A result of the remodeled aquarium, set to open next year, will be an exhibit devoted to marine ecology of these waters. The exhibit furthers the work of the New York Seascape program. Established by McClennen and colleagues and staffed by seven WCS personnel, the program supports projects such as Ellenbogen’s work to showcase local marine biodiversity, pursues public outreach projects such as a map and educational poster coproduced with the National Geographic Society, and funds ongoing research that will better inform policy decisions about the fate of these waters.
It was “a really basic heartbreak situation,” he says, and he has witnessed variations on this same theme all over the globe.
As we waited aboard the charter boat, wondering if we would even see a shark, I had a chance to ask McClennen how he does it: how he faces down today’s environmental and political realities without growing despondent.
Loss, he acknowledges, is the “constant backdrop.” Habitats get fragmented, polluted, or altered by climate change, while species populations are being decimated. When working in the Marshall Islands, McClennen watched as construction companies used dynamite to blow up the reef so they could build schools and airstrips.
It was “a really basic heartbreak situation,” he says, and he has witnessed variations on this same theme all over the globe. “In Africa, many countries are going through massive economic transition. Finally. But a lot of extractive industries done poorly can lead to [biodiversity] loss at an enormous scale. And once you lose it, especially on land, it’s hard to get it back.” (With marine ecosystems, recovering biodiversity is often more doable.)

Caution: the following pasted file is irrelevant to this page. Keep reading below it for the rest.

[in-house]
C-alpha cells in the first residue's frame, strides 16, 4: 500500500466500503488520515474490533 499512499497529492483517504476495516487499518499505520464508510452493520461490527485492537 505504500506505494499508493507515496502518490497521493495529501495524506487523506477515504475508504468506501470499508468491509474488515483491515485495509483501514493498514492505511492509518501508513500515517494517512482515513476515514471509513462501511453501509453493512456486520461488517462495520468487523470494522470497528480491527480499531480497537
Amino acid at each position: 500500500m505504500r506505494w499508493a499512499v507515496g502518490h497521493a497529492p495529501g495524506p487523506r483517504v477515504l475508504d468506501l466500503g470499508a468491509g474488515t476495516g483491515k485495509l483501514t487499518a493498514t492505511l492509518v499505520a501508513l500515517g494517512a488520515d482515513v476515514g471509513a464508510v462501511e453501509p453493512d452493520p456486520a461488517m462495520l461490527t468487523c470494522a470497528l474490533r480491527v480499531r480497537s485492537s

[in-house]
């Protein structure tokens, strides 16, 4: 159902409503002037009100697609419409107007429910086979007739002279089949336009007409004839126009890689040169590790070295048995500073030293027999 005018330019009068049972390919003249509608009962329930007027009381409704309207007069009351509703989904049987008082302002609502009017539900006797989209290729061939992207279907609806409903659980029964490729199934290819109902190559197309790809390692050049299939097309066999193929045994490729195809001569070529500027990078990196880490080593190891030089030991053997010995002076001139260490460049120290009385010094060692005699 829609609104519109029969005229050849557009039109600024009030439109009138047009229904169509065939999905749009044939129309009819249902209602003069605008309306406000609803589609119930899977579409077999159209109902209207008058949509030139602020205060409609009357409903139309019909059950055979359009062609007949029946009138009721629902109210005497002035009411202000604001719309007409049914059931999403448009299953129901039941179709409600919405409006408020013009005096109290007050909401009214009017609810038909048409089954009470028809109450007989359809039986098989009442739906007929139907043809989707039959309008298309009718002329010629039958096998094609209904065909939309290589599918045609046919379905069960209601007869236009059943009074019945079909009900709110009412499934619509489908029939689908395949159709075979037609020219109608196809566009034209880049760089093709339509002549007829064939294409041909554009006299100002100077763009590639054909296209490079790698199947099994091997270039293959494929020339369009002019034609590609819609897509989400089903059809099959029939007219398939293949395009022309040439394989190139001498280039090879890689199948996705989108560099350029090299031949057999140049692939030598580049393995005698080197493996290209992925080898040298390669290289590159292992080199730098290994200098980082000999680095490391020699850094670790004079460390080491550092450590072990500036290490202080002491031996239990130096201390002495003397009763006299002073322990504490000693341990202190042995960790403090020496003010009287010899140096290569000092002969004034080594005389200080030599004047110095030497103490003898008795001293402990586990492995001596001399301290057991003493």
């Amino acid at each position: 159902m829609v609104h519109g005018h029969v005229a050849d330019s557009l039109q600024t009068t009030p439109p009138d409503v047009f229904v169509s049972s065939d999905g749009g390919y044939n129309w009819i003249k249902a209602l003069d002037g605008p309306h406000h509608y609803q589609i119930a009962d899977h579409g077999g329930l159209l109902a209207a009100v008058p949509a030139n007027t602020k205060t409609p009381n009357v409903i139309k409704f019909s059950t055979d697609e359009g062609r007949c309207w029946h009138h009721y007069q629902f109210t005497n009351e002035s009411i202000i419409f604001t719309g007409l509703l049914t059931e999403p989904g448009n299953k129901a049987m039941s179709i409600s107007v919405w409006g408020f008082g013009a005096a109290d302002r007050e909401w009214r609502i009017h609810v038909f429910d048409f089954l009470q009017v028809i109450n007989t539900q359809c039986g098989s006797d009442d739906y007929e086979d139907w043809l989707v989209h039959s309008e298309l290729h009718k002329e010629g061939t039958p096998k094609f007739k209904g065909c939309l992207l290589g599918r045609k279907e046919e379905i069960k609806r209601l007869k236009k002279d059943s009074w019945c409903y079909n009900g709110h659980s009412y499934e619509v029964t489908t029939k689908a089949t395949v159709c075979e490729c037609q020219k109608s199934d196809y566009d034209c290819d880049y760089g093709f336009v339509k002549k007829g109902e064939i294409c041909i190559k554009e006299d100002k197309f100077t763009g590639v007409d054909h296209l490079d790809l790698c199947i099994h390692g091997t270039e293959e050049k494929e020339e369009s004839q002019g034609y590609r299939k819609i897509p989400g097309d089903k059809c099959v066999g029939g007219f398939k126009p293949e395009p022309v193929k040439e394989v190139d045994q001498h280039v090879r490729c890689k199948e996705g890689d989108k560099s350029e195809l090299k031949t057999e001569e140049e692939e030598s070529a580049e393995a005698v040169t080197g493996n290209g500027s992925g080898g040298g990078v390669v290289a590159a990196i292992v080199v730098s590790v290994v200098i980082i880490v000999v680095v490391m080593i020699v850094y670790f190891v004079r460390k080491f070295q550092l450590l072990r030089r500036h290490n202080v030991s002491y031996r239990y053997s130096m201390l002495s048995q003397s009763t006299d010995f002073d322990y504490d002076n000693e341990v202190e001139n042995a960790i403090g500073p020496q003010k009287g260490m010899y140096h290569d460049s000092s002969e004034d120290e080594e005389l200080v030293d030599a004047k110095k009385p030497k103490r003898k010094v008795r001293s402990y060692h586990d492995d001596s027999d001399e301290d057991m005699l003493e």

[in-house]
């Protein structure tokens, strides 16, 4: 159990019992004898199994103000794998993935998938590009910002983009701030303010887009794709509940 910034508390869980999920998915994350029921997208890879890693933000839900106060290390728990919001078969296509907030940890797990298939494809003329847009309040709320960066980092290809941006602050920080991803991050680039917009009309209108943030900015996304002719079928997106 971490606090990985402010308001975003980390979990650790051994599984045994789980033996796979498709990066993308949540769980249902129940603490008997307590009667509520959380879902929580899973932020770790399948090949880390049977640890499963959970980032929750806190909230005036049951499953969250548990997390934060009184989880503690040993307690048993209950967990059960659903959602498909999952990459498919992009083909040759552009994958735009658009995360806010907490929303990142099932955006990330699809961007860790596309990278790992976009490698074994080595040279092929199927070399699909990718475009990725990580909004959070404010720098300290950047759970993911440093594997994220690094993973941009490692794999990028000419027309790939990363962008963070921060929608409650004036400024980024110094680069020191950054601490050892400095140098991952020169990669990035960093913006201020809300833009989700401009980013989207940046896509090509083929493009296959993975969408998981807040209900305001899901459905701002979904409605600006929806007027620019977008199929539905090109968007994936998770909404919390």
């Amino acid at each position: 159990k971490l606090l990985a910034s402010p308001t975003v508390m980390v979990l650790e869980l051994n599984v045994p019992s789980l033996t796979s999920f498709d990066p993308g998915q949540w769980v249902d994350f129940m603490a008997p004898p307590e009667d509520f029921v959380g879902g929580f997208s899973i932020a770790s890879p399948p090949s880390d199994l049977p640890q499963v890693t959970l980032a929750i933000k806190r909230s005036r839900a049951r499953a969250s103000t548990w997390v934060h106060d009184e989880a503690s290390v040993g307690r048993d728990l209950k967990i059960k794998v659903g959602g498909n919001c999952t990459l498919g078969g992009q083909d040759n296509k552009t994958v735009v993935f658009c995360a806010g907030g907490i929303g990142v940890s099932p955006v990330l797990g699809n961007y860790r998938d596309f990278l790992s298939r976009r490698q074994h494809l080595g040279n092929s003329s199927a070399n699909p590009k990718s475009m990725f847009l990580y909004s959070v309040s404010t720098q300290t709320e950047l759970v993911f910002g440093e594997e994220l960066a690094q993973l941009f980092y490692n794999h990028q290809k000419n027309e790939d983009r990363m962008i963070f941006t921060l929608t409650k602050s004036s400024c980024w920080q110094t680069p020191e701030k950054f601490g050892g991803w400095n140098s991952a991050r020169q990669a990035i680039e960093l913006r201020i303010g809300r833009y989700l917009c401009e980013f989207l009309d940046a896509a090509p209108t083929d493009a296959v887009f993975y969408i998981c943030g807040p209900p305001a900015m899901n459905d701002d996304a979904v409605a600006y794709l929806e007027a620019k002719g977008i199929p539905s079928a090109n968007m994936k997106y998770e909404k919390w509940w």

But awareness of all that is wrong doesn’t overwhelm McClennen’s sense of pragmatism and vision. “There will be loss. Yet there are also many win-win solutions, especially with ocean conservation right now. Ten or twenty years ago, there was a lot more political opposition to ocean conservation, but now we’re seeing a lot more alignment between fishers and other resource communities when it comes to management.”
If you think about conservation from the management angle, not merely tallying losses, the work isn’t bleak. Besides, there are places and species on the rebound, he says, telling me about whales, tiger populations in India, and sea turtles in the Pacific. “You don’t work in this field without thinking about progress you can make.”
That being said, today’s political climate brings the challenge to a whole new level. In the near term—call it Stage 1—a White House that has expressed nothing but hostility toward conservation, environmental protection, and science itself may actually have a positive effect on global conservation efforts. People feel spurred to action, which often translates into donation surges, at least for more advocacy-focused groups like the Nature Conservancy, Environmental Defense Fund, Natural Resource Defense Council, and Sierra Club.
“We’re more of a technical partner, not a major advocacy organization, so we have not seen a big uptick [in donations] since the election,” says McClennen. But while President Trump may not be good for WCS, one could argue that Trump is good for environmental defense.